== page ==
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1 JimHorne commented Permalink

I just read your blog on this and I found it interesting and informative. I do have a bone of contention with it. You said, “It’s probably fair to use normalized CPU…” I agree that there are a ton of machines where the normalization factor is 1 and for those machines it doesn’t matter. The problem is that it does matter on the small machines. Even a 2817-6xx has a normalization factor of 1.53. Smaller machines are even worse. A 2817-4xx is almost 5 to one. If someone has a 2817-401 with one zIIP, I don’t think they want a report that shows 6 engines in play. Not to blow my own horn (pun unintentional), but if you look at http://share.confex.com/share/117/webprogram/Session9528.html, you can see what I mean. This is a Share presentation I did last month in Orlando talking about reporting zIIPs and zAAPs on sub capacity processors. Confusion is easy; clarity is hard. <div>&nbsp;</div> I’m not trying to knock your post. As I said up top, I found it very interesting and informative. But I did want to point out that you may want to rethink your comment on whether reporting normalized numbers is okay or not. Management may start asking questions such as, “Where did those extra engines come from. I didn’t authorize them!” (Delivered in almost a shriek by my manager the first day we started reporting on our brand new subcapaity Development processor). <div>&nbsp;</div> Keep up the good work!

2 MartinPacker commented Permalink

Thanks for your comment, Jim. I particularly liked slides 11 onwards in your presentation. I agree we need to keep straight what we're talking about so couching things in terms of engines is fraught. In my example the phrase "engine equivalent" more or less deals with it. The intention of the graph is to show where the work ends up. So, if a single zIIP did 4.8 engines' worth of work I think it should show that - for THIS graph. On other occasions we're talking about used engines or installed engines. Then we WOULDN'T want to normalise. One other thing: We're using - with R723NFFS and R723NFFI - hard coded numbers. Of course the reality is going to be a little different and a little variable. So we just need to be aware of this - but I think it's a nit.

3 Anton_Britz commented Permalink

Feedback: <br /> a) "Much ado about" normally ends with the word "nothing" but I assume, you did not want the readers mind to go to that word <br /> b) Based on the CPU graph shown, I have to conclude the following : <br /> b.1 It's a conservative "All IBM" IT shop because they stop everything for the daily backups and have very little batch <br /> b.2 Not sure if they even needed the ZIIP because if they moved the "daily batch" to after hours, everything <br /> will work fine <div>&nbsp;</div> Note: Not sure why we have to sign on to the Developers Network, before we are allowed to comment but that is not your fault and when I finally "Submit", I get" : <div>&nbsp;</div> Unexpected Exception <br /> Blogs has encountered and logged an unexpected exception.

4 MartinPacker commented Permalink

Hi Anton! Not sure why you had to sign up (but it is the rules of the house) but I'm glad you did! Use it well. :-) <div>&nbsp;</div> a) "Much Ado" rhymes with "CPU". :-) <div>&nbsp;</div> b.1 and b.2) Actually this is just the one service class period. The batch isn't shown. And nor are other service classes using zIIP or even GCP. So I'm not sure wherefrom you're commenting. Unless YOU were the customer and I've forgotten. :-)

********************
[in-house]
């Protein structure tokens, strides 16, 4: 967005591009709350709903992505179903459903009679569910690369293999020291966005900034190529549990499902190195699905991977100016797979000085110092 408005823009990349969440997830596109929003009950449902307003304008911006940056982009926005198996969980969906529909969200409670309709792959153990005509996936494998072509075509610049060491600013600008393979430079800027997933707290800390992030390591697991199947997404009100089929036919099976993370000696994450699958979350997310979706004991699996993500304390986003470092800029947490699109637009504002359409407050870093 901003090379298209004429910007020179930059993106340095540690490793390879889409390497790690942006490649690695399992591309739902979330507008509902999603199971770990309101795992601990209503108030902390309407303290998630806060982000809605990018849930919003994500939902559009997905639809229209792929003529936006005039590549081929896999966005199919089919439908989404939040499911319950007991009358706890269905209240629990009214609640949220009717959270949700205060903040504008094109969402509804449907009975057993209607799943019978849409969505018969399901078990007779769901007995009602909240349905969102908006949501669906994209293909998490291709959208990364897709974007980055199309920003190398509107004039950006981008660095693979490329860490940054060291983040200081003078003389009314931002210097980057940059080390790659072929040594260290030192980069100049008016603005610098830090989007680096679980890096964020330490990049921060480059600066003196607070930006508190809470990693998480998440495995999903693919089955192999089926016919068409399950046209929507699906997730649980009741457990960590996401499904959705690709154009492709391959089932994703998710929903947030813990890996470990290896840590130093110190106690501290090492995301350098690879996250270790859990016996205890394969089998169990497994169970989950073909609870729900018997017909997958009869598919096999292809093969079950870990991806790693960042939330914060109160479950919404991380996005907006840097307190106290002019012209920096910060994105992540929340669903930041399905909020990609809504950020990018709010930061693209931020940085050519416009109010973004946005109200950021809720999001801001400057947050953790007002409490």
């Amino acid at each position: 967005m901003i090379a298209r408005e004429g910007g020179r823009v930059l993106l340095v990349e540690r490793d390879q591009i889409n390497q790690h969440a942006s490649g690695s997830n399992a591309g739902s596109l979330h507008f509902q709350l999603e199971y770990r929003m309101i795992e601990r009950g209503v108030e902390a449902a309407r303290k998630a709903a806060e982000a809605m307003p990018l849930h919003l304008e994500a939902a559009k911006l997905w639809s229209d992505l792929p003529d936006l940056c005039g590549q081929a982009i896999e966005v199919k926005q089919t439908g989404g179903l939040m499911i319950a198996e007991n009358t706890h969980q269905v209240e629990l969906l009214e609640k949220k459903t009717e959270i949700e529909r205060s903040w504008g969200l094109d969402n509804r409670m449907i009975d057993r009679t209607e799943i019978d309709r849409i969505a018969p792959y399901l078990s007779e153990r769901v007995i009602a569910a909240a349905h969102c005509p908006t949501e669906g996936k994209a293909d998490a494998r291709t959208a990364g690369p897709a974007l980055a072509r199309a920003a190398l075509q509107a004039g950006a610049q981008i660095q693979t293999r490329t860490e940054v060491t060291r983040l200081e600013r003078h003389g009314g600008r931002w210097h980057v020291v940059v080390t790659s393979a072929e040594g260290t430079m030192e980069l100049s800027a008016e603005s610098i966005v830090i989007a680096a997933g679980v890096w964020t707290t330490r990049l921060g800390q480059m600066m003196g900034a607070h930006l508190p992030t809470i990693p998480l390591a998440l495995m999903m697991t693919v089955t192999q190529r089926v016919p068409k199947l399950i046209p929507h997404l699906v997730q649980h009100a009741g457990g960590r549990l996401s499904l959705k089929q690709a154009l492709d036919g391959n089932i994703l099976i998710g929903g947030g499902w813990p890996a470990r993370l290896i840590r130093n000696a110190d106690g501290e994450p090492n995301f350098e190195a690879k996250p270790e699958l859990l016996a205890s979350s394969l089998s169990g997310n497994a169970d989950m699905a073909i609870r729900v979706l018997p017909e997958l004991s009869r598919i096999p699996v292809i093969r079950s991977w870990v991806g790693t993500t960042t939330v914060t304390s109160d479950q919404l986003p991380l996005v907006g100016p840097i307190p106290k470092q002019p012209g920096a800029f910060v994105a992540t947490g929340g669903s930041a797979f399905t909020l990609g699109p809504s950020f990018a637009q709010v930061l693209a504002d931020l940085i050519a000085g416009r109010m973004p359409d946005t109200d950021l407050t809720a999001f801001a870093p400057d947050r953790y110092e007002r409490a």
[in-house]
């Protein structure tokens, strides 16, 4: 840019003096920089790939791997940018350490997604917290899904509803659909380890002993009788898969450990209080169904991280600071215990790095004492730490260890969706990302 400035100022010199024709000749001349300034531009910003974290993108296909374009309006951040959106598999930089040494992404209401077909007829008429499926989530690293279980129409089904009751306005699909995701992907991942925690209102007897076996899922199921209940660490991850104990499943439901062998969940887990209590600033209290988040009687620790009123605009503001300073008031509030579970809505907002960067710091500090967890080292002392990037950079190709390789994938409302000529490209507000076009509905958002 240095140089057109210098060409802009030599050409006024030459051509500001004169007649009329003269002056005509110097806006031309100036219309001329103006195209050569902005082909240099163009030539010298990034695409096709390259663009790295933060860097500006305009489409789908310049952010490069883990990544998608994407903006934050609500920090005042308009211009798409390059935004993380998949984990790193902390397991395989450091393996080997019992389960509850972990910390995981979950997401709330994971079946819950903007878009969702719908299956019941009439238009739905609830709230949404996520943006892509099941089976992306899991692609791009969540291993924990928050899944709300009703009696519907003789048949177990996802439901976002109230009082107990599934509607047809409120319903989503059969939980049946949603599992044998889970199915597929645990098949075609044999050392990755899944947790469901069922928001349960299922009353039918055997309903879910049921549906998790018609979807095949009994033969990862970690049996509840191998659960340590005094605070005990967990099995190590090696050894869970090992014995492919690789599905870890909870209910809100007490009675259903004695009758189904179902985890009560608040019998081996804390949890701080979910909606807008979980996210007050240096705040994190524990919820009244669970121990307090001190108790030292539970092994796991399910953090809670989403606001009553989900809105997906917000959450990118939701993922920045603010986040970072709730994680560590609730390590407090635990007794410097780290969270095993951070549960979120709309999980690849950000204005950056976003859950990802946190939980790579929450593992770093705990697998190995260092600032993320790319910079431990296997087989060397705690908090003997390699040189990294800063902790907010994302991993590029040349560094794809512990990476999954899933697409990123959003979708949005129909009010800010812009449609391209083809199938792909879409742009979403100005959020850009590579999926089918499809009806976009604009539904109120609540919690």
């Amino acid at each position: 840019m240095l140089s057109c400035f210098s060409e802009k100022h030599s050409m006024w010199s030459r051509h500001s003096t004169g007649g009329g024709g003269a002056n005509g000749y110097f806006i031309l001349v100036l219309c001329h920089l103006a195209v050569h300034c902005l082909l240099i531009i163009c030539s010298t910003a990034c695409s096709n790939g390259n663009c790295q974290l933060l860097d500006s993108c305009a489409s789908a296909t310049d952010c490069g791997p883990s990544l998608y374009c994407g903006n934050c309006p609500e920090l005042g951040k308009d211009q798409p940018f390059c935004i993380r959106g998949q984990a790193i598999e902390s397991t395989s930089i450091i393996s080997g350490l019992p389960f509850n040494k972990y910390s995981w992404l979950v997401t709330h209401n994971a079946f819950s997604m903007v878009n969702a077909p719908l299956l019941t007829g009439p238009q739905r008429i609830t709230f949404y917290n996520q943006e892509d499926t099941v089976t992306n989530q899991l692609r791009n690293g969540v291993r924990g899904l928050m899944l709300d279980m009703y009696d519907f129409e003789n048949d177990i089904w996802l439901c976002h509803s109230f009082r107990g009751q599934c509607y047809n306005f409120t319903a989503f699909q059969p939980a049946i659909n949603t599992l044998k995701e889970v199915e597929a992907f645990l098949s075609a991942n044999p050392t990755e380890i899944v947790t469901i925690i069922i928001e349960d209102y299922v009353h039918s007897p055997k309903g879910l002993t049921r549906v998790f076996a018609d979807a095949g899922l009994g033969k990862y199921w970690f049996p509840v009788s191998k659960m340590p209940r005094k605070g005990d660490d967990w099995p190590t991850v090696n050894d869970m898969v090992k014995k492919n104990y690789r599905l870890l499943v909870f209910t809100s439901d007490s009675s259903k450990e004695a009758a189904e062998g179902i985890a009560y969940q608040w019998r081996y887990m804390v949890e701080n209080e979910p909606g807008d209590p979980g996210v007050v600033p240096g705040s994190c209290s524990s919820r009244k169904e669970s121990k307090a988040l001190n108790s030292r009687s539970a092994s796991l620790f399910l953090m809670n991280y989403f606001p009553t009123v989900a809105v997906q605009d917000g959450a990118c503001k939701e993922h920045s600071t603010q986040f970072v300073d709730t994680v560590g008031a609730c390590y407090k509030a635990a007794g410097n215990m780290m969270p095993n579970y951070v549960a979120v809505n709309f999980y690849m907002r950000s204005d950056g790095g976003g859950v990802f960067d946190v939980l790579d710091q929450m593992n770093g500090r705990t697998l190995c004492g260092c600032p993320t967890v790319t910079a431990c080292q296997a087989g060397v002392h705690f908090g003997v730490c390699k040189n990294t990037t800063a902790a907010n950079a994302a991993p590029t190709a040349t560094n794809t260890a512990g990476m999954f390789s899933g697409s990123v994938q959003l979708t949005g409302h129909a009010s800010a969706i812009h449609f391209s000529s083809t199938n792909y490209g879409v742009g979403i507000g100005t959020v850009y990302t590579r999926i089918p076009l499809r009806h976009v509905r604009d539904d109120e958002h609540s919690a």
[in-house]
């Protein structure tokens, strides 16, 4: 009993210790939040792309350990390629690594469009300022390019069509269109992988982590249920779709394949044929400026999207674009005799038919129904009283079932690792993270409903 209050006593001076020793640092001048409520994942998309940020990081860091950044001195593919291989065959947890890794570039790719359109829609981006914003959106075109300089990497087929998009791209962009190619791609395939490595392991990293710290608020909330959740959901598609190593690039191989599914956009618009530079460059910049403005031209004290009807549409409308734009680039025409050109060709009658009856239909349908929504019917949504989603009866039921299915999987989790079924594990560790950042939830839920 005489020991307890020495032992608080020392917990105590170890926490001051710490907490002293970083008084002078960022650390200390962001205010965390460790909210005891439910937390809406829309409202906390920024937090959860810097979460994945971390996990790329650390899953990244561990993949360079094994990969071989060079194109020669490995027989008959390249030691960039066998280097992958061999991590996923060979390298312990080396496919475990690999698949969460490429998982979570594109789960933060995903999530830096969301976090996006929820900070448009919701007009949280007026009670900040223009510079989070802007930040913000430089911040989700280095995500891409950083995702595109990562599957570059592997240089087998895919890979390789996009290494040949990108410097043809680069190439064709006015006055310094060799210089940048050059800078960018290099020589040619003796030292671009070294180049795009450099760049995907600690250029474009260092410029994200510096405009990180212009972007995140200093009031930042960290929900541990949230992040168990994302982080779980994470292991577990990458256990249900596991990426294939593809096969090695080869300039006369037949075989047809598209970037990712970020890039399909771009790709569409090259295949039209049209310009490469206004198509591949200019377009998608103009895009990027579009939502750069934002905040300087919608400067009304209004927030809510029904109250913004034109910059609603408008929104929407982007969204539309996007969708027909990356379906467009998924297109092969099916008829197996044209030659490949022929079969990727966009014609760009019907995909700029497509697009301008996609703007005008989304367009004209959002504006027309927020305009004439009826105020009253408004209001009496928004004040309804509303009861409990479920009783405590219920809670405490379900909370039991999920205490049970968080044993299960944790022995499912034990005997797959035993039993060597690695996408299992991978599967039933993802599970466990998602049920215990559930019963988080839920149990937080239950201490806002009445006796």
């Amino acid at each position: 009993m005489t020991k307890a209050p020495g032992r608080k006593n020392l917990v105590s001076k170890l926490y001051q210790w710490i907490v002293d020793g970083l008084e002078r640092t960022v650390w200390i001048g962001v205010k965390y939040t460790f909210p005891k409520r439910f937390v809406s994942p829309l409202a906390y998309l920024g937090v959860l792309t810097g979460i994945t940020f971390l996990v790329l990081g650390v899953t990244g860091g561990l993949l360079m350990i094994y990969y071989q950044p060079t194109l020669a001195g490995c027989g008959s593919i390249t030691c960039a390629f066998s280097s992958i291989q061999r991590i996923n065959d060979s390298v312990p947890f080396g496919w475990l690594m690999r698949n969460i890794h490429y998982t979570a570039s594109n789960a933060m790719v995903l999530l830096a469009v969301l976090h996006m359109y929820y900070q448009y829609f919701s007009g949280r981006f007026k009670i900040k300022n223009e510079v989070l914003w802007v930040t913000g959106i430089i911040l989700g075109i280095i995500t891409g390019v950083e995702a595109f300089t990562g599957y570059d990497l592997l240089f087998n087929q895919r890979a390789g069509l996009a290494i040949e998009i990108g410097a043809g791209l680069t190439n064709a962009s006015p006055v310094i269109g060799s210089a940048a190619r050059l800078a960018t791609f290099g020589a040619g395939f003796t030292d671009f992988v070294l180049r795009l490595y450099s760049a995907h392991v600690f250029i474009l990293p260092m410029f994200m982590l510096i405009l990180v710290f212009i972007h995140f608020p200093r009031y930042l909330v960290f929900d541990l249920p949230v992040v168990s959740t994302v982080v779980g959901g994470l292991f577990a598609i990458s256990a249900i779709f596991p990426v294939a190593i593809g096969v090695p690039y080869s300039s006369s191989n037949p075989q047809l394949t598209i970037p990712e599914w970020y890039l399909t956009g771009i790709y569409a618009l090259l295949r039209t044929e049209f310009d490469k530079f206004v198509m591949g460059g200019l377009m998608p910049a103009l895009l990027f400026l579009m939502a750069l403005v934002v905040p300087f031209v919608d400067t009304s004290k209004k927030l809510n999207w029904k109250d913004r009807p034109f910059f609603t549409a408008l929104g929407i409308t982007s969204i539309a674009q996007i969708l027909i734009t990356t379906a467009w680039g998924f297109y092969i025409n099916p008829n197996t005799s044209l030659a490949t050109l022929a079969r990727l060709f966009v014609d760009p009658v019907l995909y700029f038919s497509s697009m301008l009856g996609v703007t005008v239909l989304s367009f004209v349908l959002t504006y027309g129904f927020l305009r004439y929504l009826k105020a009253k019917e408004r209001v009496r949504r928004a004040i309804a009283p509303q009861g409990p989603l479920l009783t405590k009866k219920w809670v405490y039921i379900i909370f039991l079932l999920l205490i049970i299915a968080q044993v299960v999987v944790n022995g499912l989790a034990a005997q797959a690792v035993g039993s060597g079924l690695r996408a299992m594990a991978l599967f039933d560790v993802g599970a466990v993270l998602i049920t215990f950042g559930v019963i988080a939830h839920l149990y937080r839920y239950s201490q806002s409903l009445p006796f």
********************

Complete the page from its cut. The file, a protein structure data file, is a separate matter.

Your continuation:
5 6X87_Graham_Harris commented Permalink

Martin, couple of points of consideration from recent observations: <br /> 1. Some vendor products actually check for the presence of zIIPs, before actually deciding to enable their zIIP-enabled code. In such cases, PROJECTCPU is of no use. This scenario probably isnt widespread, but it's 'out there'. <br /> 2. We have experienced some pretty heavy "zAAP on GP" recently, due to some RACF exits getting in the middle of some fairly intensive ICSF calls (1000s a second). Ordinarily, meaty "zAAP on GP" figures tend to signify that you perhaps would benefit from additional specialist engine[s] (especially when IFAHONORPRORITY is set to prevent overflow), but that is not always the case.

6 MartinPacker commented Permalink

Hello Graham! Thanks for signing up and for commenting! <div>&nbsp;</div> On 1. That seems to me a bizarre practice - and counterproductive for THEM: Surely they want to show their "plays nice with specialty engines" thing off in the best possible light? :-) <div>&nbsp;</div> On 2. I would expect JNI (and this is what I perceive at least SOME of the SAF stuff to be) to be in the "GCP_on_GCP" category. Actually, as we all know, there is no synchronous force onto GCP (nor the converse) so SOME will flow "laggedly". (And thank goodness there ISN'T else we'd be switching engine pools more frequently than we do.) If you see lots of "zIIP_on_GCP" (or the zAAP analogue) I'd expect to see "Delay_for_zIIP" high. If both "D_on_z" and "Delay_for_GCP" are high I think you're between a rock and a hard place. :-) :-( <div>&nbsp;</div> By the way, I'm aware of your situation: Lennie Dymoke-Bradshaw and I discussed the technical guts at length last week. It's an "interesting" :-) technical case. <div>&nbsp;</div> Thanks again for commenting here.